Mar 7, 2012 11:02 AM by Matt Stafford
DENVER (AP) - Colorado lawmakers would have to forgo their pay and benefits if they don't agree on a budget on time under a proposal that gets its first hearing in the state Senate Wednesday.
Democratic Senate President Brandon Shaffer, the bill sponsor, said the idea resonates with constituents because it sends the message that lawmakers want to hold themselves accountable.
"People get it, and they agree with the philosophy, 'If you don't do your job, you don't get paid,'" he said. But he acknowledged the idea has not been received well by some lawmakers.
"Inside the Capitol, it's not very popular," Shaffer said.
Under the bill, lawmakers' pay and benefits would be suspended if they force a special session for failing to finalize a state budget before they adjourn for the year. Such a scenario has not played out in recent memory, and lawmakers have questioned Shaffer's motives because he's running for Congress.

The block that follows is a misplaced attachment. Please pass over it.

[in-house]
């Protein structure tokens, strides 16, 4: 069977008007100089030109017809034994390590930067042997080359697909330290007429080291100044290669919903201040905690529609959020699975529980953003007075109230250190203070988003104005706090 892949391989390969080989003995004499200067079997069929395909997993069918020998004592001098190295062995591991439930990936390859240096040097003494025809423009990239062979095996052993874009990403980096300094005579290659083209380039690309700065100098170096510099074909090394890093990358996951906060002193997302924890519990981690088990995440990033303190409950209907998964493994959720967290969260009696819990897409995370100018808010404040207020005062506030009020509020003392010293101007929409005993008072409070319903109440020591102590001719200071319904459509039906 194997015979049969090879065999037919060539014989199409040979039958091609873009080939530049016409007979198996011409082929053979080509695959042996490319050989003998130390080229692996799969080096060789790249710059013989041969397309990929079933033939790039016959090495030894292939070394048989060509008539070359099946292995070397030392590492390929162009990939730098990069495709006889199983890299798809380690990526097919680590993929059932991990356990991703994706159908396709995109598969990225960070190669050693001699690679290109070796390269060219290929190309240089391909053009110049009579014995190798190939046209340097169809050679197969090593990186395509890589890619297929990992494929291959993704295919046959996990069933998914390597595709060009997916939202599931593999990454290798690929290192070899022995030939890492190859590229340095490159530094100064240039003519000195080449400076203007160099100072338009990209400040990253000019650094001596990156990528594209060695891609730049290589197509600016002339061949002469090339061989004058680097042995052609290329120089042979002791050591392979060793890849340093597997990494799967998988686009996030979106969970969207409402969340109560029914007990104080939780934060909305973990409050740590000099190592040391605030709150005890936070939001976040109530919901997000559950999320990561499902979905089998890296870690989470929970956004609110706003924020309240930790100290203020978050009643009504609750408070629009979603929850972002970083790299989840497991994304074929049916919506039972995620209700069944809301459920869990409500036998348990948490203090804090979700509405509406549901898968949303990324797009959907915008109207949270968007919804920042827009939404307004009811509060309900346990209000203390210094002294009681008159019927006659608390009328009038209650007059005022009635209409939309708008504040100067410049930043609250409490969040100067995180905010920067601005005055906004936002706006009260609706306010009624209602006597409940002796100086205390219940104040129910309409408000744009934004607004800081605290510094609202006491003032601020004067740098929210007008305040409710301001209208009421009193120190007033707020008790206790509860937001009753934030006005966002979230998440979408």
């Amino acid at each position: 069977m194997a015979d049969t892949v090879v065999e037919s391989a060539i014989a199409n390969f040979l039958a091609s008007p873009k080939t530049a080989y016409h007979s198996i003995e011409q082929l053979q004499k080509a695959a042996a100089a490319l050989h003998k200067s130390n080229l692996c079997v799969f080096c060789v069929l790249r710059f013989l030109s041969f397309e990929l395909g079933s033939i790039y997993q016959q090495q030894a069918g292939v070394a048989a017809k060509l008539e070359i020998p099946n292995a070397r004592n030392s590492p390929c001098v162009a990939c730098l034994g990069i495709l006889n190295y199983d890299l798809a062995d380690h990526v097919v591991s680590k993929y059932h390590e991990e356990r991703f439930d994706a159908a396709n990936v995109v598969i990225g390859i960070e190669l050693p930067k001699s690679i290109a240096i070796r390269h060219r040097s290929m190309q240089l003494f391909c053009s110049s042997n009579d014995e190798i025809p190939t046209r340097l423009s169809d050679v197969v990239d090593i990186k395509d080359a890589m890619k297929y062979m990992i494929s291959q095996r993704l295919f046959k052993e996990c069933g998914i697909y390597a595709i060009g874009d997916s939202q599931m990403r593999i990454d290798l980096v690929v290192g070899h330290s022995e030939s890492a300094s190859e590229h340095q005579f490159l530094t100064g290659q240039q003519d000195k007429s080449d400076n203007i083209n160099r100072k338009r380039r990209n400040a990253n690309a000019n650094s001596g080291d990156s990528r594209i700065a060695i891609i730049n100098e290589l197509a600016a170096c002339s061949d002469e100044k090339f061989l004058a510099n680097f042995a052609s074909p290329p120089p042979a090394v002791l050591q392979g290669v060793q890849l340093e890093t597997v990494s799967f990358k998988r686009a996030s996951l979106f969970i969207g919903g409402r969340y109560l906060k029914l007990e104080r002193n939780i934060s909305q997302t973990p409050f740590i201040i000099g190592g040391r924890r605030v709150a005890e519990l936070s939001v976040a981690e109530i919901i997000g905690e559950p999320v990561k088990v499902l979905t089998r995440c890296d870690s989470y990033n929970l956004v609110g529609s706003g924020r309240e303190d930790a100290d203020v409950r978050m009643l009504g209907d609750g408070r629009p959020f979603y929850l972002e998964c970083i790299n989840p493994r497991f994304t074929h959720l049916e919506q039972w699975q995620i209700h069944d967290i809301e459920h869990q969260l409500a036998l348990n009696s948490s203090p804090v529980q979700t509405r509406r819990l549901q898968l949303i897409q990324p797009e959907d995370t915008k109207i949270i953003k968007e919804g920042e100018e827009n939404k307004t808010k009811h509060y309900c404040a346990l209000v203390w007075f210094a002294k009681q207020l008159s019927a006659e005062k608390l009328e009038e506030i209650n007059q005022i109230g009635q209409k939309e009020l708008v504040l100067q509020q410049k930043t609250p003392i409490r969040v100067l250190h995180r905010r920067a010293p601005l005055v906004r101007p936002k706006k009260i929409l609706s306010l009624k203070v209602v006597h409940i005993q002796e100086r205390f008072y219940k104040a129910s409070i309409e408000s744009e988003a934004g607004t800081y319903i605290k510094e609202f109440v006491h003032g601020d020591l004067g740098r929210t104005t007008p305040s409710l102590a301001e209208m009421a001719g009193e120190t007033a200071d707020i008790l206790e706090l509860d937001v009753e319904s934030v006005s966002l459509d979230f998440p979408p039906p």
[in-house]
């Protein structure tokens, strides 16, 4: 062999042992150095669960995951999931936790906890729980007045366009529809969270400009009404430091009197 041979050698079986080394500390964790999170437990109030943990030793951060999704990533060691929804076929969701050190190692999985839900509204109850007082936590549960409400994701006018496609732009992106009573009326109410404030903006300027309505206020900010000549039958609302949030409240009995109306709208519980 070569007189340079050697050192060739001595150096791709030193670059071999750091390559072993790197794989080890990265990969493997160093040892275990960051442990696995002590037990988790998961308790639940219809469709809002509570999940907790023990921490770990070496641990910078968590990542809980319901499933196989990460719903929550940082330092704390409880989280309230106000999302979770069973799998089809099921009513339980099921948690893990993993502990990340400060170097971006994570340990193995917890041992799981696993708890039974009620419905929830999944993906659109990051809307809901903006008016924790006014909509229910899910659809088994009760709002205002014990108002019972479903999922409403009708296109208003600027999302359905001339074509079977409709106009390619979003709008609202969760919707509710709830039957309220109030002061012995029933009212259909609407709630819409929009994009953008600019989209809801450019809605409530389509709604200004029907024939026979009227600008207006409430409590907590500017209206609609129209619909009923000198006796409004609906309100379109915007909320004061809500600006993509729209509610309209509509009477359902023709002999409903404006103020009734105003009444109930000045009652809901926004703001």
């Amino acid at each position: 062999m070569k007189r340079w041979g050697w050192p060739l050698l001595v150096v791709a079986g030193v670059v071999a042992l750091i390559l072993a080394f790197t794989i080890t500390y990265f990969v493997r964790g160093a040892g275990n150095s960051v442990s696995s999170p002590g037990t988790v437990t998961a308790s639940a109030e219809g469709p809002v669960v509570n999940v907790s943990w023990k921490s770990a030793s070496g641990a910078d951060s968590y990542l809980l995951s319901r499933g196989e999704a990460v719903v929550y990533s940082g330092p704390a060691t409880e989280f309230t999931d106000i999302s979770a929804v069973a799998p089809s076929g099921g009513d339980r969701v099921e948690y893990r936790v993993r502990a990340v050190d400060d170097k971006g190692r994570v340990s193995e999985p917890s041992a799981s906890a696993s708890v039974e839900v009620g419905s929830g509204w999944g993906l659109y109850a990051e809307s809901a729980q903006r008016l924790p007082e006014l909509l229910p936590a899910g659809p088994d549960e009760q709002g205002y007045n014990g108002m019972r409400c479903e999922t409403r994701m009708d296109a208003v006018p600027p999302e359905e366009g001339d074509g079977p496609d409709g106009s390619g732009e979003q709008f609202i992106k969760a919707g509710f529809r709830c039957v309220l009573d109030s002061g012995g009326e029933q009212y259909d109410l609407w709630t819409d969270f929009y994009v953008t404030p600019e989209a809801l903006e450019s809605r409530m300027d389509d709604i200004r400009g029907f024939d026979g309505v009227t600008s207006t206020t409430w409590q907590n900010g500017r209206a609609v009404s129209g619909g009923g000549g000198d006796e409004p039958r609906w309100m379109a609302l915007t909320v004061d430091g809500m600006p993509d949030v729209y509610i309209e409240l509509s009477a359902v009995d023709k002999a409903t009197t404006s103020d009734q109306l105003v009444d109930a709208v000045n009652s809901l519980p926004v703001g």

Republican Sen. Kent Lambert, a member of the budget-writing Joint Budget Committee, said earlier this year that Shaffer was second-guessing lawmakers' ability to compromise and called the bill "insulting."
In Colorado, lawmakers are paid $30,000 annually, so they receive $2,500 per month.
A Senate committee will hear the bill Wednesday afternoon.
"I think there's a legitimate need for something like this," Shaffer said.
A few states have mechanisms in place to give incentives for lawmakers to pass budgets in a timely manner.
In Washington state, lawmakers can be charged with criminal misdemeanor if they don't pass a budget 30 days before the start of a new biennium, according to the National Conference of State Legislatures. That provision has not been used, NCSL said. New York lawmakers can also have their pay suspended if the budget is overdue, and California voters approved a 2010 ballot measure that also withholds lawmakers' pay if they don't pass a budget by June 15, according to NCSL.